While much of 2019 has been dedicated to the research and works on the need for CITES modernisation project, with just 2 days to go before heading to CITES CoP18, I would like to update our supporters on another Nature Needs More project, Extinction: The Vulgarity of Desire.
In an October 2018 blog, I introduced an event Rhinoceros: Luxury’s Fragile Frontier, a collaboration of academics, conservationists, artists and business, organised and curated by Dr Catherine Kovesi of the University of Melbourne, to present a symposium and exhibition highlighting the need to tackle the destructive pseudo-luxury market.This unrestrained luxury consumption is not only impacting the worlds endangered species but also its unique history, as a growing consumer class desire luxury travel experiences; for example, Venice is said by many to be a city being “consumed to death”.
The exhibition was launched, on the 23 November 2018, with a symposium interrogating the impacts of this unconscious and unrestricted luxury consumption, past, present and future.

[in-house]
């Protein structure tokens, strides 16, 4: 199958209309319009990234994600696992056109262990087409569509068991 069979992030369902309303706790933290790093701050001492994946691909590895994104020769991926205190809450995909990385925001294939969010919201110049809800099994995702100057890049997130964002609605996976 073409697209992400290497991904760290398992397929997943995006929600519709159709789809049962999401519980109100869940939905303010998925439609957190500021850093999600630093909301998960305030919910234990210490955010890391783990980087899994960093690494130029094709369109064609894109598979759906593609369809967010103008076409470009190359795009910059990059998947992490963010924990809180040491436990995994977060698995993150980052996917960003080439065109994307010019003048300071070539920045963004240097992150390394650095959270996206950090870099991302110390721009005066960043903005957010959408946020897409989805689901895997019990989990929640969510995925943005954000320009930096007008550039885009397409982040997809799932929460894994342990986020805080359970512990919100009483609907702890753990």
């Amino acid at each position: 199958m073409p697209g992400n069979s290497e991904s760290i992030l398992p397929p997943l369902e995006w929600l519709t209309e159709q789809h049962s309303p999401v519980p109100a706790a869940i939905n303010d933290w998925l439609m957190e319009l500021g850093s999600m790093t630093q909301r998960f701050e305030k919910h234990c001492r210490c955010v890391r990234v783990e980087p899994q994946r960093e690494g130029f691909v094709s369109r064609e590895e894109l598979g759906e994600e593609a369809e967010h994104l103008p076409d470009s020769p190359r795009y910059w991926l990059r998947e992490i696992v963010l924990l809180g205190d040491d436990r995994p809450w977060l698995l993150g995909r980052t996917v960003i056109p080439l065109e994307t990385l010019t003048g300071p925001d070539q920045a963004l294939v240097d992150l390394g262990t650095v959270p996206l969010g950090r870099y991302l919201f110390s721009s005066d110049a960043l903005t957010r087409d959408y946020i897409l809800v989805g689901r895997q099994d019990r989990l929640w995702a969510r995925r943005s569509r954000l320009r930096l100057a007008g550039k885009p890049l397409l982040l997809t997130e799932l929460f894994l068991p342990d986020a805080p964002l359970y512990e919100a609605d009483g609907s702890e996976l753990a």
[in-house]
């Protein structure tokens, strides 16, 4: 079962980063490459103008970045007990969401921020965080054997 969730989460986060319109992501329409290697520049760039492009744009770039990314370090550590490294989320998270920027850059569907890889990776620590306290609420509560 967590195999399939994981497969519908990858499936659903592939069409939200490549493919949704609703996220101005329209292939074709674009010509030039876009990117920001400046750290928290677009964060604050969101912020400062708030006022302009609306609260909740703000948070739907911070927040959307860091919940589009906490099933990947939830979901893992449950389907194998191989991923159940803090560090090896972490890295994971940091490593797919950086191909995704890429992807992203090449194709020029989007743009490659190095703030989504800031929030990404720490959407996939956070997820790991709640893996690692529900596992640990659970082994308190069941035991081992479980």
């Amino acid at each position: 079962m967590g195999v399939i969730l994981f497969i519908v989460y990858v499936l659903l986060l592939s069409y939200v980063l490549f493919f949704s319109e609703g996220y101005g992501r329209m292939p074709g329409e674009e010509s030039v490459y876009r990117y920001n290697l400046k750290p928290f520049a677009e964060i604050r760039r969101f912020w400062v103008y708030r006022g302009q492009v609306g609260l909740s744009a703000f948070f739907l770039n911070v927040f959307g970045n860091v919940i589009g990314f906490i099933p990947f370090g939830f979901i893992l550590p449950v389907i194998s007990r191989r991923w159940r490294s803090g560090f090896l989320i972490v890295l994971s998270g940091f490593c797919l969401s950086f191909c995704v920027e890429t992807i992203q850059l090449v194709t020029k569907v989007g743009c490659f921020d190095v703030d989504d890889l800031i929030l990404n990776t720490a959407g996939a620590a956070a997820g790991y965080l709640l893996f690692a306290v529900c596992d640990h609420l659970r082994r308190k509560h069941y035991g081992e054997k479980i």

For Nature Needs More this project enabled us to present some of our research on the systemic causes of excessive luxury consumption and how much is driven by the status gained from consuming rare luxury products and experience. Today, too many buyers of luxuries appear happy to destroy what they consume, as they can gain additional status from having consumed the luxury before it goes extinct or becomes otherwise inaccessible.
Nature Needs More’s exhibition video illustrates the work that needs to be done to challenge unrestricted luxury consumption of an illegal ‘product’ – rhino horn. While this is just one animal, it is important to remember the scale of the problem created by our excessive consumption of wildlife and the habitats they need to exist. Today, of all the mammals on earth only 4% are wild animals; 96% are livestock and humans.
For more insights in to how we created our demand reduction campaign, please take a look at the 8-minute, exhibition video: Extinction: The Vulgarity Of Desire
And for more of the back story, please download the exhibition catalogue.